• OrbitDB is distributed; it is designed as a peer-to-peer database with no centralized server.

  • OrbitDB uses IPFS as a storage system. OrbitDB acts as a layer between the IPFS and programming interface.

  • OrbitDB is a peer-to-peer database, and to synchronize the changes in the peer to other peers, it uses IPFS publish/subscribe system to communicate with other peers.

  • OrbitDB uses the eventual consistency model; it’s the consistency model in which the latest updated version of the data item is returned to the user, maintaining the availability and consistency of data. To achieve this eventual consistency, OrbitDB uses Conflict-free Replicated Data Types (CRDTs).

  • OrbitDB is packaged as a Node.js library. JavaScript was chosen because of its popularity and ubiquity in the programming community, and for its interoperability with the JavaScript implementation of IPFS, called js-ipfs.

Installing OrbitDB

OrbitDB is a serverless application, so you do not need to run a server as we do for other databases like MySQL. However, we require IPFS in our system to use OrbitDB because IPFS is used as a file system to store records.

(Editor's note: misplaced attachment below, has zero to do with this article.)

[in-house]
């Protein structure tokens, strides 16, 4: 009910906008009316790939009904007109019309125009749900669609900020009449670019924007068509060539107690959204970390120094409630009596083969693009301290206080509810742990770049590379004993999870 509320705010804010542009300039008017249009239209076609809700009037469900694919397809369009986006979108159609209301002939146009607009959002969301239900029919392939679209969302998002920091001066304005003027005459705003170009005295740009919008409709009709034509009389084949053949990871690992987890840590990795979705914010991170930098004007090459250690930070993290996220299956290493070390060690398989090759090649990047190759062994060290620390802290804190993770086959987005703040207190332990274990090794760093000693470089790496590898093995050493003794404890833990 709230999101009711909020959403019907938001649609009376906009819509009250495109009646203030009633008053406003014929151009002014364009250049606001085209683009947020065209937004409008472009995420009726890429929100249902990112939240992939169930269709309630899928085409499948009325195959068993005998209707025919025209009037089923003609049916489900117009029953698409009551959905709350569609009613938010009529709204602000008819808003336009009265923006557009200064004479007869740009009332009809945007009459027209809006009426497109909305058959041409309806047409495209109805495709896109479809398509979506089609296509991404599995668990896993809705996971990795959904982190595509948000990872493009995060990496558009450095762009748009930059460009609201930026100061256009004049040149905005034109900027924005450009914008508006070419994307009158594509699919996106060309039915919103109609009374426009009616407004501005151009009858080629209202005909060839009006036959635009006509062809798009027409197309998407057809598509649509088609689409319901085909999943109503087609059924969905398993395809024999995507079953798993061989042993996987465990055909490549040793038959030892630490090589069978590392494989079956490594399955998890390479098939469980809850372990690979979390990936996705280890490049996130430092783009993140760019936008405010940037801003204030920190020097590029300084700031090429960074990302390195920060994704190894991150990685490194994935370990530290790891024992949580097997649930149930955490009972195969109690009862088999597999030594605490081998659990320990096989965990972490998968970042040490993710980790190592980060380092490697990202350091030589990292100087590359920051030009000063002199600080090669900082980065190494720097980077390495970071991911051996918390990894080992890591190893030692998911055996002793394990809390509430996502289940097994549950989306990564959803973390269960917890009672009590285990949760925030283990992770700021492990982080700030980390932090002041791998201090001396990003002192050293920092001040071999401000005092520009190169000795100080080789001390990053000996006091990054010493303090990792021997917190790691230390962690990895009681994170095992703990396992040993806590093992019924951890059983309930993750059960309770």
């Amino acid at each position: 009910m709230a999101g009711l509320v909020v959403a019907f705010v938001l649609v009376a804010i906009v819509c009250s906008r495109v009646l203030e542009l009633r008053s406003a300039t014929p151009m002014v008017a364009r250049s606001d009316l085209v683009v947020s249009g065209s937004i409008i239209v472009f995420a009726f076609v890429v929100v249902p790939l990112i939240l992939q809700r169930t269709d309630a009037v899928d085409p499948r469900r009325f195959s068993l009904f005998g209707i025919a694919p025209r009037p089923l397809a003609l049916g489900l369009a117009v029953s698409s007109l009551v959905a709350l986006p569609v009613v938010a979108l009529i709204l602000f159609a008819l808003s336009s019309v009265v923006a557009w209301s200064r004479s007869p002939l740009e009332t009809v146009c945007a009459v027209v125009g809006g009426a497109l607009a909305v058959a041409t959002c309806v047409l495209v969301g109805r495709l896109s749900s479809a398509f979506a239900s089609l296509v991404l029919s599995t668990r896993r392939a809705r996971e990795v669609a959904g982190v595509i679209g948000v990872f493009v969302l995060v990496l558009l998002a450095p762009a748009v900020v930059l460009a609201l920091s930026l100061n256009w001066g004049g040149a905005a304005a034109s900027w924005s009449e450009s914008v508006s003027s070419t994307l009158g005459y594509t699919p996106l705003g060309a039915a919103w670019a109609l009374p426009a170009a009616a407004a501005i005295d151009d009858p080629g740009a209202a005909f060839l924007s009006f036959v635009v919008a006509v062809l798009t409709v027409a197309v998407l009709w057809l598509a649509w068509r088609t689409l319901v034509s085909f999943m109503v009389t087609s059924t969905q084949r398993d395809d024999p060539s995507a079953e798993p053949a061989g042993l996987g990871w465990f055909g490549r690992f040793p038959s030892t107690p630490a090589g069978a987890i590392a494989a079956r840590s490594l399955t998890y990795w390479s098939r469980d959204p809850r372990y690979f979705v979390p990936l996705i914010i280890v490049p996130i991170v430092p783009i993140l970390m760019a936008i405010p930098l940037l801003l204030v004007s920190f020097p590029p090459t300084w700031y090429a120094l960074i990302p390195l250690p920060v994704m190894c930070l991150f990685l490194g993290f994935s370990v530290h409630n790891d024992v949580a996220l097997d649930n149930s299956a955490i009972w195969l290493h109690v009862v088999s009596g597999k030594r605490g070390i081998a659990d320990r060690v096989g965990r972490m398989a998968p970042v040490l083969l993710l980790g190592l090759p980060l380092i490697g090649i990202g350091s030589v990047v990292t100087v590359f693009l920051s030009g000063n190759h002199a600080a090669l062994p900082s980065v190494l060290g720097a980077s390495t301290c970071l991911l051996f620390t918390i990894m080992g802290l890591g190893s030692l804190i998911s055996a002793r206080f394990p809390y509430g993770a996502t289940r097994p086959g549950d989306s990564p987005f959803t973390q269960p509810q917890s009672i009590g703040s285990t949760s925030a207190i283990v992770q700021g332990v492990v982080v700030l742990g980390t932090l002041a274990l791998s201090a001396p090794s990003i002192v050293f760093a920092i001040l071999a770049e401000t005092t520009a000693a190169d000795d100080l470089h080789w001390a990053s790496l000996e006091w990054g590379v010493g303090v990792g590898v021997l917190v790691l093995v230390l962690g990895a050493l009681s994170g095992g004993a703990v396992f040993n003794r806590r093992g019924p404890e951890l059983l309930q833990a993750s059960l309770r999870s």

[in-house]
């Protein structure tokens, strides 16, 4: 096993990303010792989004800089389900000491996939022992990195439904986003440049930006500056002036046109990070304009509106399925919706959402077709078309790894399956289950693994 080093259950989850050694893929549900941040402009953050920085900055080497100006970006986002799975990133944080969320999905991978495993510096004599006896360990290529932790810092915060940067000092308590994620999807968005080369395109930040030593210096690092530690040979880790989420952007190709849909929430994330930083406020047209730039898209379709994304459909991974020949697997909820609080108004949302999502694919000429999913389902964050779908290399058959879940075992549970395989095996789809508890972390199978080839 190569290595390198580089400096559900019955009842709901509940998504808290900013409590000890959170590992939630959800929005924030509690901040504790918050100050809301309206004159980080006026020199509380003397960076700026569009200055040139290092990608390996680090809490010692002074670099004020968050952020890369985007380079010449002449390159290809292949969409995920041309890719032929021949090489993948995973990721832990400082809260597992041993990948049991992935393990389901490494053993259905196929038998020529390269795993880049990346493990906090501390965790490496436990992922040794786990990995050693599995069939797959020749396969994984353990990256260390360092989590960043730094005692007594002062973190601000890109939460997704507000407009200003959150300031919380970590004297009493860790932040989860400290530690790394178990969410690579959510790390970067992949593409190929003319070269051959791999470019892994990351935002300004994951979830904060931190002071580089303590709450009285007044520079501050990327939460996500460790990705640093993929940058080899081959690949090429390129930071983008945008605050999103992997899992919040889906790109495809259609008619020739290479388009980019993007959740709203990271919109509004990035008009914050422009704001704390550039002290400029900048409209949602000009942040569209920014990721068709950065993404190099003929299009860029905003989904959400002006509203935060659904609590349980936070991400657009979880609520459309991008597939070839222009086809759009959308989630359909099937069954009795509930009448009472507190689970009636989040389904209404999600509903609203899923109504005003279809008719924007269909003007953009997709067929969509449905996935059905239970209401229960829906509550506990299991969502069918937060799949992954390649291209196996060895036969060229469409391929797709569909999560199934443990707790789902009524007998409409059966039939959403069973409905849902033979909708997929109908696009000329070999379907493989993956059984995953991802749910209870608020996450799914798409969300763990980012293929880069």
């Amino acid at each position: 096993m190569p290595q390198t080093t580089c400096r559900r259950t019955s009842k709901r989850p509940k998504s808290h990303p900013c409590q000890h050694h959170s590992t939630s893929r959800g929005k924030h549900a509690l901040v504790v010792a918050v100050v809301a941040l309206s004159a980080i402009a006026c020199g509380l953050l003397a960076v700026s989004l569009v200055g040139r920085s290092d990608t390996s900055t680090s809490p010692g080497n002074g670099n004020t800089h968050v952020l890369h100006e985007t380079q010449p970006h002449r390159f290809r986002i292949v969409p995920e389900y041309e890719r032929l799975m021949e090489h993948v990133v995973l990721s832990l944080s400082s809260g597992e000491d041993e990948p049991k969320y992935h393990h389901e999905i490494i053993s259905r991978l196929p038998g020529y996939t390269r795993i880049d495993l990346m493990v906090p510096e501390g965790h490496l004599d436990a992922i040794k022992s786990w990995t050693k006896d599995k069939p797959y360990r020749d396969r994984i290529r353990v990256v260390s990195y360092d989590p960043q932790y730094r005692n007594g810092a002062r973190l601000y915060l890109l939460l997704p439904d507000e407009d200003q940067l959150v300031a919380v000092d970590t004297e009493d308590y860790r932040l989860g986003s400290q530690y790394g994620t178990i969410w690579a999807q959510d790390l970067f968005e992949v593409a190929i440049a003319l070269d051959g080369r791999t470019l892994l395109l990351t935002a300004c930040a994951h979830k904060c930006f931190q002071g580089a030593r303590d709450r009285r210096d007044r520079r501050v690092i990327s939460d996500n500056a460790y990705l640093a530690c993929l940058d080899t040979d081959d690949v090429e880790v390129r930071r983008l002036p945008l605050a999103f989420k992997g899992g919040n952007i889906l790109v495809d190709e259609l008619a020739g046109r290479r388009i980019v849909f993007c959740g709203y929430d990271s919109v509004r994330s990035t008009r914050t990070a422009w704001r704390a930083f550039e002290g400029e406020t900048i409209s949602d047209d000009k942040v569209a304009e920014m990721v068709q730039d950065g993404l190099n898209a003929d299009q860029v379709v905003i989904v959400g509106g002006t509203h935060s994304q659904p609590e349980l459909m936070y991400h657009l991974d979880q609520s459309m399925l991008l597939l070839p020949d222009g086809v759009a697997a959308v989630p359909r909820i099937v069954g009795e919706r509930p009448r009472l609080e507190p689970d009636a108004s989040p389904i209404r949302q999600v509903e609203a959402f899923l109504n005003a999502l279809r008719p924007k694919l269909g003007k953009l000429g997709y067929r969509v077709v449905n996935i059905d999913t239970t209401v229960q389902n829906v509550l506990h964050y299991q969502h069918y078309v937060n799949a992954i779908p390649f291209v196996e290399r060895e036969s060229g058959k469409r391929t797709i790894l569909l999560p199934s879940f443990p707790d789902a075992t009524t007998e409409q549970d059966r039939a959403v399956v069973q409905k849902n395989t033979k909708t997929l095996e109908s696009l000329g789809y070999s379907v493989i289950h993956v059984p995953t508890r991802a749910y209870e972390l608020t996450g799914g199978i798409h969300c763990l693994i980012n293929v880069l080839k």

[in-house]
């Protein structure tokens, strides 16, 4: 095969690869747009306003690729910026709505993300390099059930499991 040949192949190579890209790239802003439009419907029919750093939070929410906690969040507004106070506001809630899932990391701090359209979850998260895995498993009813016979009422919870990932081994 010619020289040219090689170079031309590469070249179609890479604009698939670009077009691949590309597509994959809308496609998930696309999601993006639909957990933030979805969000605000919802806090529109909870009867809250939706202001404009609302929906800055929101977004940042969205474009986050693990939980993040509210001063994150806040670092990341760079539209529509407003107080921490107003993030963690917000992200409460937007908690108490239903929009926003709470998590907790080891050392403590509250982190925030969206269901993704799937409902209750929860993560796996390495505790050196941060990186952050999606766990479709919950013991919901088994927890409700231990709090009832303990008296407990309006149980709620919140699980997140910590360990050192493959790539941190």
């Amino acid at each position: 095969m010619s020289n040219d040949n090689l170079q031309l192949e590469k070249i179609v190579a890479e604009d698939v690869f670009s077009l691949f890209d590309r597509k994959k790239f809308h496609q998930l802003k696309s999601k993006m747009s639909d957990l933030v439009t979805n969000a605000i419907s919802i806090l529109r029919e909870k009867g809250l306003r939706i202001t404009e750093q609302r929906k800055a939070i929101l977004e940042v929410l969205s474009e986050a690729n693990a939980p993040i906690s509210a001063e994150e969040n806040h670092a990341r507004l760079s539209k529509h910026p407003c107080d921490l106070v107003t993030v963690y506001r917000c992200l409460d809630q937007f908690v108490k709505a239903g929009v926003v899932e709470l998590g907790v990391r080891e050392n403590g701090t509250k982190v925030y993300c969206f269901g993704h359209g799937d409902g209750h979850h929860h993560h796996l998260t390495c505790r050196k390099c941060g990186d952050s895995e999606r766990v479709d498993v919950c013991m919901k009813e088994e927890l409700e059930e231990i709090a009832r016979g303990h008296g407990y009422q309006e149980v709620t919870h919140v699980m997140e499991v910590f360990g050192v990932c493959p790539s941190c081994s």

Let’s install OrbitDB in our application. Here’s the command to install OrbitDB and IPFS in our project:

npm install orbit-dbipfs-api

You can perform this installation in your dApp project.

Once installed, you can use the following code to connect to the IPFS and create an OrbitDB data store:

const IPFS = require('ipfs-api');
const OrbitDB = require('orbit-db');
const ipfsOptions = {host: ‘localhost’, port: '5001'};

async function main() {

// Create IPFS instance
const ipfs = new IPFS(ipfsOptions);

console.log('Connected to IPFS');
const orbitdb = await OrbitDB.createInstance(ipfs)
     console.log('OrbitDB instance created.')